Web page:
Have you ever noticed that our food does not have the same flavour intensity as it did around a decade ago? Food today does not seem to have that taste bud popping flavour that we remember. The reason is that much of our food has been engineered and hybridized to emphasize certain characteristics other than and often at the expense of taste. Currently, taste appears to be the least important factor to the companies that produce the seeds for most of the world’s fruits, vegetables and grains. These companies are engineering the seeds to produce faster growing, larger and more attractive looking fruits and vegetables. Even the fruit and vegetables we grow in our own gardens don’t stack up against what we remember, as the seeds that are regularly available in our local stores come from the same seed stock as mass agriculture.
Case in point, in the United States, only about five percent of the apple varieties that existed 200 years ago still remain and in the United Kingdom, about ninety percent of vegetable varieties have disappeared over the last century. Today’s fruit and vegetable hybrid varieties are developed by companies for pest resistance, fast growth and uniformity; then marketed to such a degree that traditional varieties lose popularity and disappear. They are also bred for qualities related to easy machine harvesting, long distance transport and refrigeration. As a result, society is basically driving much of our food resources to extinction on purpose. Market control, aesthetics and shelf life reign over diversity and taste these days.
Just a handful of companies control the majority of the world’s seed production and as a result, farmers and home gardeners are basically provided with the same seed stock. The seeds you buy at your nursery and even the fruit and vegetables you purchase from organic farms are most likely to be one of these hybrid varieties. In order to get away from this, you need to look for the historic fruit and vegetable varieties by sourcing out seeds that are labelled heirloom or heritage.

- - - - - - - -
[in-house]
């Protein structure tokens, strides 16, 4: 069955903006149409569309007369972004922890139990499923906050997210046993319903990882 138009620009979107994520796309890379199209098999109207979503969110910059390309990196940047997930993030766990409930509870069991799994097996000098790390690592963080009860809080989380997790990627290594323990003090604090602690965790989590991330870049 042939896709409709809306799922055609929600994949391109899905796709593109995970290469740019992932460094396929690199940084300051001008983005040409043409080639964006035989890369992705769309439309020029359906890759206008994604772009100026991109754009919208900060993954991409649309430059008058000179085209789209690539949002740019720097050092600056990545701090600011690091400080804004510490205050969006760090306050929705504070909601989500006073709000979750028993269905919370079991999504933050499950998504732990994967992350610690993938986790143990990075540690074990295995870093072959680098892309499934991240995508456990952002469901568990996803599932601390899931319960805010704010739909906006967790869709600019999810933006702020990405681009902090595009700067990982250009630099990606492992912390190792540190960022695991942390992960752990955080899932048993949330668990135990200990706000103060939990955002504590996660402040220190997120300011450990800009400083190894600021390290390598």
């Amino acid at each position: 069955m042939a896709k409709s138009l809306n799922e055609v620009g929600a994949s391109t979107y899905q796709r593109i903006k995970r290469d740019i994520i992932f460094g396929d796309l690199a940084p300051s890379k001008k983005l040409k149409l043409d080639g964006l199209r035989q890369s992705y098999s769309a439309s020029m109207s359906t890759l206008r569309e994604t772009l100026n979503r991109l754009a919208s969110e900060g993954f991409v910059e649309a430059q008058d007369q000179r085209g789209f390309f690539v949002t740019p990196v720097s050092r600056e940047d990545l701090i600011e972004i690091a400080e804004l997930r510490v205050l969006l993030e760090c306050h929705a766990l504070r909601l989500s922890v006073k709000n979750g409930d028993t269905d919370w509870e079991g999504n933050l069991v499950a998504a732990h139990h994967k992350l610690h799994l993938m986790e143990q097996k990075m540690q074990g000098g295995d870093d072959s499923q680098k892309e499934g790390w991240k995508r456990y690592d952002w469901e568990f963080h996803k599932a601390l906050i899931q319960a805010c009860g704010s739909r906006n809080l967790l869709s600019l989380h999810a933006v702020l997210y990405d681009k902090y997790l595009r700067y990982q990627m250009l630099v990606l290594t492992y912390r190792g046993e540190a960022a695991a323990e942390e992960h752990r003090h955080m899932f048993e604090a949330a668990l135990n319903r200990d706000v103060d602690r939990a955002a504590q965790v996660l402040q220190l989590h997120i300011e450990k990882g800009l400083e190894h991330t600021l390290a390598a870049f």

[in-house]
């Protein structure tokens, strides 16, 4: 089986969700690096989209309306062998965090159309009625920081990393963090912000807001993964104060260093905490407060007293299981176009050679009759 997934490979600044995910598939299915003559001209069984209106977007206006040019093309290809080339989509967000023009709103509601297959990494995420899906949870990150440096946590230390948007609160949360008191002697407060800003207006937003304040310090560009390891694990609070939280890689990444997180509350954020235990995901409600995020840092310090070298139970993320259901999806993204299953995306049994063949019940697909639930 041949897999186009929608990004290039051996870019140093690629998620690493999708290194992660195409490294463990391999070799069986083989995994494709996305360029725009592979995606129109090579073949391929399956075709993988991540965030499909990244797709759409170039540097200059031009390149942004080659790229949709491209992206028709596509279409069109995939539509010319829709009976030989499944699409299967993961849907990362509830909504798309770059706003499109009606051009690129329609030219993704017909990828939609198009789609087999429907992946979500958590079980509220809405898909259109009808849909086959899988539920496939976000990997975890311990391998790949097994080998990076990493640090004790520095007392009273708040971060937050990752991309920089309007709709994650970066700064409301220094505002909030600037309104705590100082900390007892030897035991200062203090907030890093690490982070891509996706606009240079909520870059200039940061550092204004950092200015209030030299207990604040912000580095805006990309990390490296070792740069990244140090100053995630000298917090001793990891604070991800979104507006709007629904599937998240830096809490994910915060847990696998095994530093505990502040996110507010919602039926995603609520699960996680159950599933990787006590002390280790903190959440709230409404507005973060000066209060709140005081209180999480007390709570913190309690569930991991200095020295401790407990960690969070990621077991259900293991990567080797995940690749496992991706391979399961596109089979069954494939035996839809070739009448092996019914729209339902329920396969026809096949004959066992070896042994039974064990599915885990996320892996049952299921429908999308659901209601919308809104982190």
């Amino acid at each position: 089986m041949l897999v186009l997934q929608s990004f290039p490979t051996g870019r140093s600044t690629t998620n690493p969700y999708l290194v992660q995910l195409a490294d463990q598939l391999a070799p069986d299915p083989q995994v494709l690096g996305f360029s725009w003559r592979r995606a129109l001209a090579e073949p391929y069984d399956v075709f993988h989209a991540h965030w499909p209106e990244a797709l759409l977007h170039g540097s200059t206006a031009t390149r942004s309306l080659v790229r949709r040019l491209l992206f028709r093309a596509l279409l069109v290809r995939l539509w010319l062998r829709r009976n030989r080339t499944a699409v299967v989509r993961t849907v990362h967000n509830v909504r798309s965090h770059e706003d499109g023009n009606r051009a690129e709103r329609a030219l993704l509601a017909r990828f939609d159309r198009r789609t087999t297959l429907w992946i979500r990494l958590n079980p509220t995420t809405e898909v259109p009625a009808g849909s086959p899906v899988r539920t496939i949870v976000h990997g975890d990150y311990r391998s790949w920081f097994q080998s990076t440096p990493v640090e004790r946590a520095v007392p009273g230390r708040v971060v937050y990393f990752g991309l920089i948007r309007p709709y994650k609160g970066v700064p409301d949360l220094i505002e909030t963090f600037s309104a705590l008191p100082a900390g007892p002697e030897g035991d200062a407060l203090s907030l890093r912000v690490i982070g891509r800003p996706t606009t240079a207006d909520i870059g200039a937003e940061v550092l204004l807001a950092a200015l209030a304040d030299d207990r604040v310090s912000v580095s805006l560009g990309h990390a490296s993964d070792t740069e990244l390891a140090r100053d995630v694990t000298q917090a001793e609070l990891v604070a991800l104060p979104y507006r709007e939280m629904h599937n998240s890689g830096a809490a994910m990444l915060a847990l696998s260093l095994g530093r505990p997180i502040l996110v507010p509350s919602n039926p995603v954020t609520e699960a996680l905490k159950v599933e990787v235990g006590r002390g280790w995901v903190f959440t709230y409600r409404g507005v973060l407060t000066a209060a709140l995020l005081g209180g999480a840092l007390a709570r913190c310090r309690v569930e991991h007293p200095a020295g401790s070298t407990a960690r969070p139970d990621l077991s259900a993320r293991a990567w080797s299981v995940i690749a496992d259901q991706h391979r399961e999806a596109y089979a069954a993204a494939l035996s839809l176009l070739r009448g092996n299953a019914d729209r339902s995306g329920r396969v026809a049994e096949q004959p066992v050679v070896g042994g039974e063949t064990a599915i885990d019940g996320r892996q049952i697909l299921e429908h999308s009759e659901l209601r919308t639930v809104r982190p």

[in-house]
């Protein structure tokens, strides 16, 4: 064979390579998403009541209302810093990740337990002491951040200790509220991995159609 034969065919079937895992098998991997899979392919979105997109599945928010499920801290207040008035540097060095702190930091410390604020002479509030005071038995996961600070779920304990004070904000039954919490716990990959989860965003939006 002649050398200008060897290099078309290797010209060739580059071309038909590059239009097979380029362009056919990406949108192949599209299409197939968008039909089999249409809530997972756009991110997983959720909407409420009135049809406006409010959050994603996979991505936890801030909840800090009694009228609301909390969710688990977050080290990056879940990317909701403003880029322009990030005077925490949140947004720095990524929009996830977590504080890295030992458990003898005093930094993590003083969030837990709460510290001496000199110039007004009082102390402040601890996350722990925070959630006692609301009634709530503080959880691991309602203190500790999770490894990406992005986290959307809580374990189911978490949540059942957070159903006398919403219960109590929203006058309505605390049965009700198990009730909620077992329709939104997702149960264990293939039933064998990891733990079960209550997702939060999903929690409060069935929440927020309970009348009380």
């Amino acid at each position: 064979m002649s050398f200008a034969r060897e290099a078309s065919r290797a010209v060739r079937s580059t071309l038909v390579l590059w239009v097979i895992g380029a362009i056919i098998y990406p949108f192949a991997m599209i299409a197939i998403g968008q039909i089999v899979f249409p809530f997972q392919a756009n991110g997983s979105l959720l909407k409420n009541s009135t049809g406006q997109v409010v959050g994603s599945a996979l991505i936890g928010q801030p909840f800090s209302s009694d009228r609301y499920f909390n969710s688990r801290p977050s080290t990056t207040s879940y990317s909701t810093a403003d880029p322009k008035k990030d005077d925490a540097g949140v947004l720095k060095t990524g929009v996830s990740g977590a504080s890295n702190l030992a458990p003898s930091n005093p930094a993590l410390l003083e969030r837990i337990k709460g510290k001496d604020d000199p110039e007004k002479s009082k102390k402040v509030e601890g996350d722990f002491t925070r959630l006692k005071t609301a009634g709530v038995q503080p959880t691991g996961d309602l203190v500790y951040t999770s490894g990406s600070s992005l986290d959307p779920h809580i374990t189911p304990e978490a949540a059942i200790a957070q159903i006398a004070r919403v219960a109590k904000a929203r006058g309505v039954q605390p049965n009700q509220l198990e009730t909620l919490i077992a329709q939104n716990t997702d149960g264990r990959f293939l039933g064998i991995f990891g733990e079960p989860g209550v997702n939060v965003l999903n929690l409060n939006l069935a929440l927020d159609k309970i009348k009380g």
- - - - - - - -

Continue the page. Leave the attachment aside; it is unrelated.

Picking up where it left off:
Heirloom seeds can be defined as seeds that have traditionally been saved by families, generation after generation. These seeds have many traditional qualities and are desirable because of their high quality and taste. By using these seeds you might have to sacrifice aesthetics and/or short season growing times but you will be rewarded with more intense taste. Heirloom and heritage varieties are usually considered those that are at least fifty years old, although some vintage varieties have a traceable history dating back hundreds or thousands of years.
Unlike hybridized species, heirlooms are open-pollinated plant varieties and if the seeds are saved, they will always produce the same variety. Hybrids are the result of a cross between various varieties, so when the seeds from hybrids are saved and then planted the next year, often they do not sprout. If they do, the resulting plant can experience problems as hybrids can revert to the traits of the parent plant used in hybridization.
Heirloom varieties generally have good disease resistance and the yields are often higher than hybrids. Heirloom varieties also tend to produce over a longer period each season, so you can enjoy the crop for a longer period once it starts to ripen.
By growing heirloom and heritage varieties, not only will you have tastier produce, you’ll be playing an important role in maintaining genetic biodiversity!
Where do you find heirloom and heritage variety seeds? Obviously these types of seeds can be a little harder to track down but as the demand for these types of seeds increases I have recently noticed you can now find some heritage seed species where you buy other seeds. Obviously for additional varieties you will have to contact your favourite mail order seed supplier or search the internet. The following are two Canadian websites that offer heritage seeds www.saltspingseeds.com and www.annapolisseeds.com.
Heirloom and vintage seeds will help you to bring back that taste of produce like you remember from the 1970’s. Just take some time to read the seed package in order to assess whether you have the right conditions for the seed of choice. Many of the seeds available will grow in our area but some will not. I noticed that for the last few years, that there are many varieties of seeds labeled as heritage/heirloom available in the local nurseries and garden supply stores. With some research and careful planning you will be enjoying fruits and vegetables from you own garden the way they were meant to taste.